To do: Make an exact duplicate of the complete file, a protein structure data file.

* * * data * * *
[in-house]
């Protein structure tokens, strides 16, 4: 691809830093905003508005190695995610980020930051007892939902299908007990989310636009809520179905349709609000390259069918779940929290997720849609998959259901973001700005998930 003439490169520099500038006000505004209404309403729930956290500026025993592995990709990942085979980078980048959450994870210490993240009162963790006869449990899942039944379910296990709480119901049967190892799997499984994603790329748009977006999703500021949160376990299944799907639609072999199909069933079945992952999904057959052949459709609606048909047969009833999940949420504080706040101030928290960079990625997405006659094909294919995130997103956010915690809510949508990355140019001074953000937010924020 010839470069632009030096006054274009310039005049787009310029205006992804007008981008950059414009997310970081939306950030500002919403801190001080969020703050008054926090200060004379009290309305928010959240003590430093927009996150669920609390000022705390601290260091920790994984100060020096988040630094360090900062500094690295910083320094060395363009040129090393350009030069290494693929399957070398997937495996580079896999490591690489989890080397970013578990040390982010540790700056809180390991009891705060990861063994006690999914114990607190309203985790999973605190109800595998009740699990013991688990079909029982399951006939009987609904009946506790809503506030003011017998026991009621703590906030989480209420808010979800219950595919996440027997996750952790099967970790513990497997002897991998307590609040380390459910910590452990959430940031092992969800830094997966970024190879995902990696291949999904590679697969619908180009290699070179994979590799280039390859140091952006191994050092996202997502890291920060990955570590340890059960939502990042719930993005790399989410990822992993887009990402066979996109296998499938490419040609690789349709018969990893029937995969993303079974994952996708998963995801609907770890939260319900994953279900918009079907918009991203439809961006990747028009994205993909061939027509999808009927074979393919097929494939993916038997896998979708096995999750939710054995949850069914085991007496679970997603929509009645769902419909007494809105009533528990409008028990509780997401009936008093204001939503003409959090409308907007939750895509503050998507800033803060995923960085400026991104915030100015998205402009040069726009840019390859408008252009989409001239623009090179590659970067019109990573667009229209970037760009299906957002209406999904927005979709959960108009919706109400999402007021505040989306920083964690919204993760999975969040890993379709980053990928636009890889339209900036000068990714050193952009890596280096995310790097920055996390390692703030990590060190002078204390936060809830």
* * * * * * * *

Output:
[in-house]
């Protein structure tokens, strides 16, 4: 691809830093905003508005190695995610980020930051007892939902299908007990989310636009809520179905349709609000390259069918779940929290997720849609998959259901973001700005998930 003439490169520099500038006000505004209404309403729930956290500026025993592995990709990942085979980078980048959450994870210490993240009162963790006869449990899942039944379910296990709480119901049967190892799997499984994603790329748009977006999703500021949160376990299944799907639609072999199909069933079945992952999904057959052949459709609606048909047969009833999940949420504080706040101030928290960079990625997405006659094909294919995130997103956010915690809510949508990355140019001074953000937010924020 010839470069632009030096006054274009310039005049787009310029205006992804007008981008950059414009997310970081939306950030500002919403801190001080969020703050008054926090200060004379009290309305928010959240003590430093927009996150669920609390000022705390601290260091920790994984100060020096988040630094360090900062500094690295910083320094060395363009040129090393350009030069290494693929399957070398997937495996580079896999490591690489989890080397970013578990040390982010540790700056809180390991009891705060990861063994006690999914114990607190309203985790999973605190109800595998009740699990013991688990079909029982399951006939009987609904009946506790809503506030003011017998026991009621703590906030989480209420808010979800219950595919996440027997996750952790099967970790513990497997002897991998307590609040380390459910910590452990959430940031092992969800830094997966970024190879995902990696291949999904590679697969619908180009290699070179994979590799280039390859140091952006191994050092996202997502890291920060990955570590340890059960939502990042719930993005790399989410990822992993887009990402066979996109296998499938490419040609690789349709018969990893029937995969993303079974994952996708998963995801609907770890939260319900994953279900918009079907918009991203439809961006990747028009994205993909061939027509999808009927074979393919097929494939993916038997896998979708096995999750939710054995949850069914085991007496679970997603929509009645769902419909007494809105009533528990409008028990509780997401009936008093204001939503003409959090409308907007939750895509503050998507800033803060995923960085400026991104915030100015998205402009040069726009840019390859408008252009989409001239623009090179590659970067019109990573667009229209970037760009299906957002209406999904927005979709959960108009919706109400999402007021505040989306920083964690919204993760999975969040890993379709980053990928636009890889339209900036000068990714050193952009890596280096995310790097920055996390390692703030990590060190002078204390936060809830």